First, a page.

How Determined Are We To Fight Climate Change?

By Annette Rattigan-Leo, Department of Sustainable Development

IN 2013, there was a call for all Parties to the United Nations Framework Convention on Climate Change (UNFCCC) to signal their commitment towards global efforts aimed at reducing Greenhouse Gas (GhG) emissions. Excess GhGs within the atmosphere lead to global warming and, in turn, contribute to climate change.

While Saint Lucia’s contribution to global emissions is a miniscule amount of 0.0015%, the country, nevertheless, commenced a stakeholder consultative process, including technical expertise, all in an effort to play its part in finding solutions to this global problem. Of course, focus on emission reduction (mitigation) means the use of cleaner forms of energy and less reliance on fossil fuels to generate electricity which, in turn, translates to a reduced fuel import bill for the country.

In November 2015, Saint Lucia communicated what is now known as its Nationally Determined Contribution (NDC) with interventions built on existing initiatives within the energy, electricity generation and transport sectors. The interventions, if implemented as proposed, would result in reduction in GhG emissions to the tune of 16% by 2025 and 23% by 2030. Essentially, by 2025, it is envisaged that there will be a 35% penetration of renewable energy island-wide and at least 50% by 2030. This estimate is based on a mix of solar, wind and geothermal energy.

The achievement of these targets will be further recognized through a reduction in energy consumption with the use of more energy efficient appliances and the retrofitting of public buildings to make them more energy-efficient. Additionally, the transport sector, the second-highest consumer of fossil fuel after electricity generation, is targeted for the introduction of electric and more fuel-efficient motor vehicles.

As a Small Island Developing State (SIDS), Saint Lucia is determined to achieve the targets set in its NDC. It is not only taking into consideration its own needs, but as lead in CARICOM on climate change, it recognizes the importance of intensifying efforts at mobilizing financial and technical resources for fellow Caribbean SIDS, especially at a time when international climate finance is being reduced.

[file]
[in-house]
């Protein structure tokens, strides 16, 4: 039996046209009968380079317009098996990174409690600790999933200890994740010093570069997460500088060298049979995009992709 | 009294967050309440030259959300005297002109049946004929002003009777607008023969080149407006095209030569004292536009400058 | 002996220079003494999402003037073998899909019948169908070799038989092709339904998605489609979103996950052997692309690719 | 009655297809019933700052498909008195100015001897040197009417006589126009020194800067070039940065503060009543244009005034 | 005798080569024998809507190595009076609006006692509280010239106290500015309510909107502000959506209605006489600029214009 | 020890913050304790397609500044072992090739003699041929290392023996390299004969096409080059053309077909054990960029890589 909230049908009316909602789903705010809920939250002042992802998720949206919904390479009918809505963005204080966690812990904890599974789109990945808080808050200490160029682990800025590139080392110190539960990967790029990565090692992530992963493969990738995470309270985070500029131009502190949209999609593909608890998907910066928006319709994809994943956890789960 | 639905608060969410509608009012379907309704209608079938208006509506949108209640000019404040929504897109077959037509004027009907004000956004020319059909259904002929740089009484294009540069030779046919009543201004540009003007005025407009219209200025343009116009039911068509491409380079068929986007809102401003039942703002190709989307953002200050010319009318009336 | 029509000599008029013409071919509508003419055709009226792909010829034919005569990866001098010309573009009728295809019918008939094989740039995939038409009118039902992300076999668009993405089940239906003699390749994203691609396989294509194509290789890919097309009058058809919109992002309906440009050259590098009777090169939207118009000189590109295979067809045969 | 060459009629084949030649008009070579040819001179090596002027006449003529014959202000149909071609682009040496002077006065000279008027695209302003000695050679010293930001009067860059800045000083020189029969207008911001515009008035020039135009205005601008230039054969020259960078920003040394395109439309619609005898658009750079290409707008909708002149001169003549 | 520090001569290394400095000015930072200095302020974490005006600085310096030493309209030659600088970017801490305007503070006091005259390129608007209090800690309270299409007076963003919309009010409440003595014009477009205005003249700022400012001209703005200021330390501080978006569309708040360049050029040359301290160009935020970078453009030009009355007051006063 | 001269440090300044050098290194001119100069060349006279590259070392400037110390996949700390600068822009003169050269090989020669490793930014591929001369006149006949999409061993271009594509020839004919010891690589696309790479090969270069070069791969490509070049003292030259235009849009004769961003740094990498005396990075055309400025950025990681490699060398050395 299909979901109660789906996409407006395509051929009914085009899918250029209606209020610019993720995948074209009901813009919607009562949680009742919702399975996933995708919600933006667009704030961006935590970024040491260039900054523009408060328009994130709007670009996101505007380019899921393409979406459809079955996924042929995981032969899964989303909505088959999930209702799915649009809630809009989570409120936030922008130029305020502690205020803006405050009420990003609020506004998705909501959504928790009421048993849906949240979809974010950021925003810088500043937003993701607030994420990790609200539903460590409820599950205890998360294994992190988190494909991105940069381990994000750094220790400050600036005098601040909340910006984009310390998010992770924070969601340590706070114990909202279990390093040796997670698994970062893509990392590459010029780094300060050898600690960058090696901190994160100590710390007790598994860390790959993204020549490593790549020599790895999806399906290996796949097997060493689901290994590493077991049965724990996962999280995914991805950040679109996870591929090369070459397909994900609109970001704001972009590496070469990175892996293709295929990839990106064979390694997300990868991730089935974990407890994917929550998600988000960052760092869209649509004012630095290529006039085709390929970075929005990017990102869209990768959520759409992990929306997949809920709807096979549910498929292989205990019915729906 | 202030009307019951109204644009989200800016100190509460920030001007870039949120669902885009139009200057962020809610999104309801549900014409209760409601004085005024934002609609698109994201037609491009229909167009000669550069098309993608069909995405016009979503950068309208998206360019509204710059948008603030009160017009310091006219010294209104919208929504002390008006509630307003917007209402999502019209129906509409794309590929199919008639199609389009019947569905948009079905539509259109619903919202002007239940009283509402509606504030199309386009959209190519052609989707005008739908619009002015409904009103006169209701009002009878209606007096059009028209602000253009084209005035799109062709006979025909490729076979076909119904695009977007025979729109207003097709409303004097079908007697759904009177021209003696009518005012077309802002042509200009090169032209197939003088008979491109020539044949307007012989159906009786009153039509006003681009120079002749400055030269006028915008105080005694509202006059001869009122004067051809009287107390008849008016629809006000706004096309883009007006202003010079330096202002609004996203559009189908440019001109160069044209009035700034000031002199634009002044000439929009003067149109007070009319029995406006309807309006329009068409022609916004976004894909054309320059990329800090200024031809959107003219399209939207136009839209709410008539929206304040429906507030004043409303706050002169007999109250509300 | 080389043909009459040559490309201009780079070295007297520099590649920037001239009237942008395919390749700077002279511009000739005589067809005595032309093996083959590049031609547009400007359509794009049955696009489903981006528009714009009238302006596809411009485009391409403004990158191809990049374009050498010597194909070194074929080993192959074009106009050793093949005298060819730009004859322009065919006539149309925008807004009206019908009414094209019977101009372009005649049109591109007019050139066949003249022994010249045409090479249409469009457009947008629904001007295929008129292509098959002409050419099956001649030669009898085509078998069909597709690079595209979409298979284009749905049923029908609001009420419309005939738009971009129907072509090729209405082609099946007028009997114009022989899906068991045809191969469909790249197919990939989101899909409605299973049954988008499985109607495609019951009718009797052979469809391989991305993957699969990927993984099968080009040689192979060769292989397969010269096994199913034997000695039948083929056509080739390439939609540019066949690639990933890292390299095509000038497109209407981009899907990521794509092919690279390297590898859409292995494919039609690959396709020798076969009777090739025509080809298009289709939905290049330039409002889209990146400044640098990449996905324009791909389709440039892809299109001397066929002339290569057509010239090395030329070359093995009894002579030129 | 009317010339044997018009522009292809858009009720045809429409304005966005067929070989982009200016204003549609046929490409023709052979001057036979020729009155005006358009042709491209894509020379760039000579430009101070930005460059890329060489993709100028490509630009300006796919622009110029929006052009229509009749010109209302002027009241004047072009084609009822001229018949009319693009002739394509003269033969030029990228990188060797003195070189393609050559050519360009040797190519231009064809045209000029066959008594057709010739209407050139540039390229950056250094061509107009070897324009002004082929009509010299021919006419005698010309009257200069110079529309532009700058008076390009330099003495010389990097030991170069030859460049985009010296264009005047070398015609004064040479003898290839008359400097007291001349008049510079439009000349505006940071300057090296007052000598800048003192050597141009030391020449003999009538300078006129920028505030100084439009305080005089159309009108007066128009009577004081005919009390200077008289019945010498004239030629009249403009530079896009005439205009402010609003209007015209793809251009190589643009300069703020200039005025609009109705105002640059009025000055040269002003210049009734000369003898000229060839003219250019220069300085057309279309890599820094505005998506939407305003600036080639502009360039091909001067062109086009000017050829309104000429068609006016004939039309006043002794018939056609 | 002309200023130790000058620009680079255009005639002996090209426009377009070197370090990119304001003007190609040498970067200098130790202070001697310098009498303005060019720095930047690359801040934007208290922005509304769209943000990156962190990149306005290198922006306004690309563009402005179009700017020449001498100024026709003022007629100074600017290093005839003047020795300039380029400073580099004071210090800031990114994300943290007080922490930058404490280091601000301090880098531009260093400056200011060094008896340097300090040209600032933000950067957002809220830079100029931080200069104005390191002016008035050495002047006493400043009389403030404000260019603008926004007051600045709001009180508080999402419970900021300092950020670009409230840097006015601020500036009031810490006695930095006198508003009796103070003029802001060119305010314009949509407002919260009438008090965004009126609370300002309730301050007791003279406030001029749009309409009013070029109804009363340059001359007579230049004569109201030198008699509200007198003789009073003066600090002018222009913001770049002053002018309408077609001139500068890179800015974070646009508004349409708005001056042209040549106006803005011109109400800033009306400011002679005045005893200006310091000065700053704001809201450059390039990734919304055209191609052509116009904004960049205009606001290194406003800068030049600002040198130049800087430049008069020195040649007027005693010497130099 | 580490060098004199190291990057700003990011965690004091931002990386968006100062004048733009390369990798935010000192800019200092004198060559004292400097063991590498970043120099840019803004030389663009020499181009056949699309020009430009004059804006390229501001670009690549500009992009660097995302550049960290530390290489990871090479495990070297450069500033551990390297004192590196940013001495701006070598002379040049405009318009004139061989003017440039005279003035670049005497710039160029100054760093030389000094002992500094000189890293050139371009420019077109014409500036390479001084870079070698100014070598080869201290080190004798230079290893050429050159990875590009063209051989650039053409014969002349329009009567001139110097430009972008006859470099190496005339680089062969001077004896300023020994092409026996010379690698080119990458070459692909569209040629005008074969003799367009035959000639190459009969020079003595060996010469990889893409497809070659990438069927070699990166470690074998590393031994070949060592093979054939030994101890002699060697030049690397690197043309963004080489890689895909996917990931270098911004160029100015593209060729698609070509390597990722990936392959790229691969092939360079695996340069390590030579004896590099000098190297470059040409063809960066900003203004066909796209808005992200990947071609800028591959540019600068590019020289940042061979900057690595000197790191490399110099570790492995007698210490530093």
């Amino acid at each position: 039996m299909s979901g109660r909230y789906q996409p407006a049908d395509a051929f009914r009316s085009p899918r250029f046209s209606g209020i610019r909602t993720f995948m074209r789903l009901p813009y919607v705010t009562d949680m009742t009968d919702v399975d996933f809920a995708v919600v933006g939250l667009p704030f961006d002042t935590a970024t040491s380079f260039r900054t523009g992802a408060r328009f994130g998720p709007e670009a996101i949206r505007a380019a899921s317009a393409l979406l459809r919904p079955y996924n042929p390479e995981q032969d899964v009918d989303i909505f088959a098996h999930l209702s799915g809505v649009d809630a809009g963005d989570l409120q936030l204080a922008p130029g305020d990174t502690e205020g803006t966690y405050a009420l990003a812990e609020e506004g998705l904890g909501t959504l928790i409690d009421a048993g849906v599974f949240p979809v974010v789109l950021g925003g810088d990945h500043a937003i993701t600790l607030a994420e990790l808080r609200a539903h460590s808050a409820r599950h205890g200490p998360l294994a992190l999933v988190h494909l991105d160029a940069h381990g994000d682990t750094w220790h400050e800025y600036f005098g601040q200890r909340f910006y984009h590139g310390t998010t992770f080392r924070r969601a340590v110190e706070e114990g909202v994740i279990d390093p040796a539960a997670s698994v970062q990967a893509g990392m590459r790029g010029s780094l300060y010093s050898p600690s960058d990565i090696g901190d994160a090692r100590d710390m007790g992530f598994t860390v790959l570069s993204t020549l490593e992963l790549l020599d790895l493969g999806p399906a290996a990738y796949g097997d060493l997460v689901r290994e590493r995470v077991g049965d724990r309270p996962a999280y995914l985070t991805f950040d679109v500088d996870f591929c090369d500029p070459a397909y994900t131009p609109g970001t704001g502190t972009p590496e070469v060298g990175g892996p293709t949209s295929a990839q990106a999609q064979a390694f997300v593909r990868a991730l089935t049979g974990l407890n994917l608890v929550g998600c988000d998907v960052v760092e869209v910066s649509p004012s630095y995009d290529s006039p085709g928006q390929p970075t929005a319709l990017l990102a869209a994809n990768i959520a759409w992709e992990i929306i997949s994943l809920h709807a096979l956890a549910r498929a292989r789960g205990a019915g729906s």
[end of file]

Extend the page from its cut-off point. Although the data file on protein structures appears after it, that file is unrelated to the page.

In this vein, Saint Lucia is currently positioning itself to host a regional investment forum in June 2018 that will bring together high-level representatives from other participating governments, development partners, investors, private sector enterprises and banks, inter-governmental organizations and multilateral development banks. This forum will see the delivery of investment-ready and bankable projects by countries within the region.

This determination to achieve these targets must be further demonstrated at the policy level. This includes a demonstration of readiness by the Government to facilitate this achievement by ensuring that the required policies and legislation are instituted. Critical to this is the continued implementation of the National Energy Policy and the adoption and implementation of the National Energy Transition Strategy. The finalization of a number of electricity and energy efficiency-related legislation must be expedited and all efforts are to be supported by sustained public awareness measures.

Notwithstanding the efforts to fulfill its commitments through mitigation actions, Saint Lucia is determined to continue implementing meaningful measures to better prepare for and recover from the adverse effects of climate change (adaptation), given its vulnerability as a SIDS.

Saint Lucia’s delegation to the 23rd Conference of the Parties in Germany will be making every effort to inject ambition and leadership into the negotiation process by focusing effort on receiving the necessary support for unpacking and translating NDCs into clear priorities to generate bankable projects and programmes, aligned with the Paris Agreement goals.

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